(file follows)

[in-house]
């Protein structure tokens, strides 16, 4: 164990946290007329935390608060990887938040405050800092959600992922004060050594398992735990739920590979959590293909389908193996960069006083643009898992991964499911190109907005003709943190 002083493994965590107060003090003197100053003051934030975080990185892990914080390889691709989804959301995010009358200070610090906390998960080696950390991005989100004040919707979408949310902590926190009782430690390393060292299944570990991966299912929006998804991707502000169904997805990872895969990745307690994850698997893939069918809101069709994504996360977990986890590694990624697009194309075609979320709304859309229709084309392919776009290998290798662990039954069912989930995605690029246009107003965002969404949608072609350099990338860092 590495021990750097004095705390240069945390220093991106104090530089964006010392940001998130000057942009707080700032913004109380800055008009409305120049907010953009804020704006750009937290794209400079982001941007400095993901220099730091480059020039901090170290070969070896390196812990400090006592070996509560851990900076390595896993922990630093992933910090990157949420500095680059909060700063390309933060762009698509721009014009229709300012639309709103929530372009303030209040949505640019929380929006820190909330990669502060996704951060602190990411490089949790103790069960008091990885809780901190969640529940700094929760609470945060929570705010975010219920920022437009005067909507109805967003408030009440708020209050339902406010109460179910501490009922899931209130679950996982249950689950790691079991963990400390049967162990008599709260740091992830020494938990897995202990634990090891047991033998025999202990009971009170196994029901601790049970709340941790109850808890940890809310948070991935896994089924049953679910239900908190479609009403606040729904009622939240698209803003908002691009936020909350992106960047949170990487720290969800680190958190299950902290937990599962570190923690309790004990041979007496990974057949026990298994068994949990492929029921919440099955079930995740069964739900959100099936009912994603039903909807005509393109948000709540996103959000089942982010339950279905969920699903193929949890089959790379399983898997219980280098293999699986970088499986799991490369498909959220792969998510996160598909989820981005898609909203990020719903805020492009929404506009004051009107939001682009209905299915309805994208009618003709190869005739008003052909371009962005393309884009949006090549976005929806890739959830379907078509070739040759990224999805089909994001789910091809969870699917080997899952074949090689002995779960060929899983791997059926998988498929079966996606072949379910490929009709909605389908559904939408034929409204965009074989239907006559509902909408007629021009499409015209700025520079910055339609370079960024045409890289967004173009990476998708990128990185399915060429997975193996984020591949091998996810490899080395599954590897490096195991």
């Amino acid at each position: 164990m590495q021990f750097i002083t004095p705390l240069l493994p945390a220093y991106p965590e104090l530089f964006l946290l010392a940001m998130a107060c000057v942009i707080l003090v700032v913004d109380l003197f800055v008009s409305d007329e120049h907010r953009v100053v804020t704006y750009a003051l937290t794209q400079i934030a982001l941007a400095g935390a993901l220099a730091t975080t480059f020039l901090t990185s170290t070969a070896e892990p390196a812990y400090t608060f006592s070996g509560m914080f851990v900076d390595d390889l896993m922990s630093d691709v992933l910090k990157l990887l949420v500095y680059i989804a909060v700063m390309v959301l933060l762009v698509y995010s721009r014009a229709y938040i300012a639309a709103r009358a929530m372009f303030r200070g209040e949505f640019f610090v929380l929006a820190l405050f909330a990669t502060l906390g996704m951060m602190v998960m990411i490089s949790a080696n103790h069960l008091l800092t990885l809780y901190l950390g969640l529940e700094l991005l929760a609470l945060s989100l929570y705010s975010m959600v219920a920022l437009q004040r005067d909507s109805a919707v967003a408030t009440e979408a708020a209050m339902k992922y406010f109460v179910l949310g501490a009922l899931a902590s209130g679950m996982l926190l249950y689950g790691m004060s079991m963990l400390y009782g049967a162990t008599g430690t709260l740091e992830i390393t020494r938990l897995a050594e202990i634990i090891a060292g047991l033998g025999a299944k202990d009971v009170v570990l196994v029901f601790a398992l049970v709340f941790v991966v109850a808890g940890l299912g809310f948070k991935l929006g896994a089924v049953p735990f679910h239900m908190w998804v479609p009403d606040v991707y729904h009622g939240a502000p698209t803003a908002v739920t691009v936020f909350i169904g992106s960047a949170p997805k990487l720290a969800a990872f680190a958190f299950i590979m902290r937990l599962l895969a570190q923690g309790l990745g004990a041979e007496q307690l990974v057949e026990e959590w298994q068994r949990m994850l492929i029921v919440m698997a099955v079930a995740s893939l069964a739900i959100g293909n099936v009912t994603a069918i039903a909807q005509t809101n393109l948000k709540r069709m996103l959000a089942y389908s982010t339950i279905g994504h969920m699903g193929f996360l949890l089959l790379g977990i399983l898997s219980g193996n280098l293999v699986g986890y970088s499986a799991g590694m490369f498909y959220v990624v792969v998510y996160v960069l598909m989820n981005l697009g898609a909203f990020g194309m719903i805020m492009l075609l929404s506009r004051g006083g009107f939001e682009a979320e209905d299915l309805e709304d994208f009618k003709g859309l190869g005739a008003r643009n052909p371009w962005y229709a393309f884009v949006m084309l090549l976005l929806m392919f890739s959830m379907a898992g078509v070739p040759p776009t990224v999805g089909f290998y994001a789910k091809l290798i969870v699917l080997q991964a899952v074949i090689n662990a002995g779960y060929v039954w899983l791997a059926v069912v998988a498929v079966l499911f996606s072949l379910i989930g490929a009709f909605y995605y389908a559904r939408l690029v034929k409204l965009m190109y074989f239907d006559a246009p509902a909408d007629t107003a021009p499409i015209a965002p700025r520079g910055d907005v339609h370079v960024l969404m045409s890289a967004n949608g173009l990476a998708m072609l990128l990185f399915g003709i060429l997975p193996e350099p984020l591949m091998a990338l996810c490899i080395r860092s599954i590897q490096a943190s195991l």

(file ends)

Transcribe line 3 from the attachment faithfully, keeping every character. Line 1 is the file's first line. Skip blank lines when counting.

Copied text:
């Amino acid at each position: 164990m590495q021990f750097i002083t004095p705390l240069l493994p945390a220093y991106p965590e104090l530089f964006l946290l010392a940001m998130a107060c000057v942009i707080l003090v700032v913004d109380l003197f800055v008009s409305d007329e120049h907010r953009v100053v804020t704006y750009a003051l937290t794209q400079i934030a982001l941007a400095g935390a993901l220099a730091t975080t480059f020039l901090t990185s170290t070969a070896e892990p390196a812990y400090t608060f006592s070996g509560m914080f851990v900076d390595d390889l896993m922990s630093d691709v992933l910090k990157l990887l949420v500095y680059i989804a909060v700063m390309v959301l933060l762009v698509y995010s721009r014009a229709y938040i300012a639309a709103r009358a929530m372009f303030r200070g209040e949505f640019f610090v929380l929006a820190l405050f909330a990669t502060l906390g996704m951060m602190v998960m990411i490089s949790a080696n103790h069960l008091l800092t990885l809780y901190l950390g969640l529940e700094l991005l929760a609470l945060s989100l929570y705010s975010m959600v219920a920022l437009q004040r005067d909507s109805a919707v967003a408030t009440e979408a708020a209050m339902k992922y406010f109460v179910l949310g501490a009922l899931a902590s209130g679950m996982l926190l249950y689950g790691m004060s079991m963990l400390y009782g049967a162990t008599g430690t709260l740091e992830i390393t020494r938990l897995a050594e202990i634990i090891a060292g047991l033998g025999a299944k202990d009971v009170v570990l196994v029901f601790a398992l049970v709340f941790v991966v109850a808890g940890l299912g809310f948070k991935l929006g896994a089924v049953p735990f679910h239900m908190w998804v479609p009403d606040v991707y729904h009622g939240a502000p698209t803003a908002v739920t691009v936020f909350i169904g992106s960047a949170p997805k990487l720290a969800a990872f680190a958190f299950i590979m902290r937990l599962l895969a570190q923690g309790l990745g004990a041979e007496q307690l990974v057949e026990e959590w298994q068994r949990m994850l492929i029921v919440m698997a099955v079930a995740s893939l069964a739900i959100g293909n099936v009912t994603a069918i039903a909807q005509t809101n393109l948000k709540r069709m996103l959000a089942y389908s982010t339950i279905g994504h969920m699903g193929f996360l949890l089959l790379g977990i399983l898997s219980g193996n280098l293999v699986g986890y970088s499986a799991g590694m490369f498909y959220v990624v792969v998510y996160v960069l598909m989820n981005l697009g898609a909203f990020g194309m719903i805020m492009l075609l929404s506009r004051g006083g009107f939001e682009a979320e209905d299915l309805e709304d994208f009618k003709g859309l190869g005739a008003r643009n052909p371009w962005y229709a393309f884009v949006m084309l090549l976005l929806m392919f890739s959830m379907a898992g078509v070739p040759p776009t990224v999805g089909f290998y994001a789910k091809l290798i969870v699917l080997q991964a899952v074949i090689n662990a002995g779960y060929v039954w899983l791997a059926v069912v998988a498929v079966l499911f996606s072949l379910i989930g490929a009709f909605y995605y389908a559904r939408l690029v034929k409204l965009m190109y074989f239907d006559a246009p509902a909408d007629t107003a021009p499409i015209a965002p700025r520079g910055d907005v339609h370079v960024l969404m045409s890289a967004n949608g173009l990476a998708m072609l990128l990185f399915g003709i060429l997975p193996e350099p984020l591949m091998a990338l996810c490899i080395r860092s599954i590897q490096a943190s195991l």